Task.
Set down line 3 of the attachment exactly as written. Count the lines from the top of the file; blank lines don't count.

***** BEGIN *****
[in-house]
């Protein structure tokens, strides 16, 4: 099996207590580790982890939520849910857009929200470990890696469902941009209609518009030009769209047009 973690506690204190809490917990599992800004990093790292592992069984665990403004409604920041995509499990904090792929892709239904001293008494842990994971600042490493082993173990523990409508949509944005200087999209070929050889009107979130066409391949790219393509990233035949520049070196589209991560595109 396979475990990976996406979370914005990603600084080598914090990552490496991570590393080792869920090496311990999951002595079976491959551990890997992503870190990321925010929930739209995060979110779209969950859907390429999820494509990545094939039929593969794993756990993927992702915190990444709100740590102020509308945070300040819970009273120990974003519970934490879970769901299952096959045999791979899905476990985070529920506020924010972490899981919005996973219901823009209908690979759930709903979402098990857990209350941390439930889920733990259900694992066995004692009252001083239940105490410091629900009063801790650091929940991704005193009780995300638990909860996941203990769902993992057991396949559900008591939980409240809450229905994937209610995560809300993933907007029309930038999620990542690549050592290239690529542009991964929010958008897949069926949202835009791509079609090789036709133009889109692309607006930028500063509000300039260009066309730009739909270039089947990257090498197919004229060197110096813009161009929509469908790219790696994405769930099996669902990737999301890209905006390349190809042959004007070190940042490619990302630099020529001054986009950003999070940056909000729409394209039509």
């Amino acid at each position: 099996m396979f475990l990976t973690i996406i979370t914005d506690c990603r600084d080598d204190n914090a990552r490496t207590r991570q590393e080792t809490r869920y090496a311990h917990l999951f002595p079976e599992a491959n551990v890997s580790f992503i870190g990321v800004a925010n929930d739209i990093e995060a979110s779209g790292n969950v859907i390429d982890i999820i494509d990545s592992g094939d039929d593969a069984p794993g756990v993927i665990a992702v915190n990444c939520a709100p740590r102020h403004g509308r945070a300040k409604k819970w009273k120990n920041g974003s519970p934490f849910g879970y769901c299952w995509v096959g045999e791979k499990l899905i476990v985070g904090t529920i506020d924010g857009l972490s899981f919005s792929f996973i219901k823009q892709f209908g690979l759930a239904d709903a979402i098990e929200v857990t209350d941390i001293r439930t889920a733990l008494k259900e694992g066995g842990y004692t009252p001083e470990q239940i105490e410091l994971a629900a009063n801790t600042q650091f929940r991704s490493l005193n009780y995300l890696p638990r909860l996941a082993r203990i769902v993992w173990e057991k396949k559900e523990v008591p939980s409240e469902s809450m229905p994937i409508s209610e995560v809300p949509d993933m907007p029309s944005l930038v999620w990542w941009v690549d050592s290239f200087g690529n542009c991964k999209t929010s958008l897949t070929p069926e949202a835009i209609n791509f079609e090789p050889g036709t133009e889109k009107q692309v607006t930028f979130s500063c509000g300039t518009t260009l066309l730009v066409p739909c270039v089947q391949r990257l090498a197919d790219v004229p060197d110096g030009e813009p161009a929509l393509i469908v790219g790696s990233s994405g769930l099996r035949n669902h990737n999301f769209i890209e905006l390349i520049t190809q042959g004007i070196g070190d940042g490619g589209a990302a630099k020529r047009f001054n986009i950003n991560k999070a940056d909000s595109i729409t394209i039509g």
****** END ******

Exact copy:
């Amino acid at each position: 099996m396979f475990l990976t973690i996406i979370t914005d506690c990603r600084d080598d204190n914090a990552r490496t207590r991570q590393e080792t809490r869920y090496a311990h917990l999951f002595p079976e599992a491959n551990v890997s580790f992503i870190g990321v800004a925010n929930d739209i990093e995060a979110s779209g790292n969950v859907i390429d982890i999820i494509d990545s592992g094939d039929d593969a069984p794993g756990v993927i665990a992702v915190n990444c939520a709100p740590r102020h403004g509308r945070a300040k409604k819970w009273k120990n920041g974003s519970p934490f849910g879970y769901c299952w995509v096959g045999e791979k499990l899905i476990v985070g904090t529920i506020d924010g857009l972490s899981f919005s792929f996973i219901k823009q892709f209908g690979l759930a239904d709903a979402i098990e929200v857990t209350d941390i001293r439930t889920a733990l008494k259900e694992g066995g842990y004692t009252p001083e470990q239940i105490e410091l994971a629900a009063n801790t600042q650091f929940r991704s490493l005193n009780y995300l890696p638990r909860l996941a082993r203990i769902v993992w173990e057991k396949k559900e523990v008591p939980s409240e469902s809450m229905p994937i409508s209610e995560v809300p949509d993933m907007p029309s944005l930038v999620w990542w941009v690549d050592s290239f200087g690529n542009c991964k999209t929010s958008l897949t070929p069926e949202a835009i209609n791509f079609e090789p050889g036709t133009e889109k009107q692309v607006t930028f979130s500063c509000g300039t518009t260009l066309l730009v066409p739909c270039v089947q391949r990257l090498a197919d790219v004229p060197d110096g030009e813009p161009a929509l393509i469908v790219g790696s990233s994405g769930l099996r035949n669902h990737n999301f769209i890209e905006l390349i520049t190809q042959g004007i070196g070190d940042g490619g589209a990302a630099k020529r047009f001054n986009i950003n991560k999070a940056d909000s595109i729409t394209i039509g």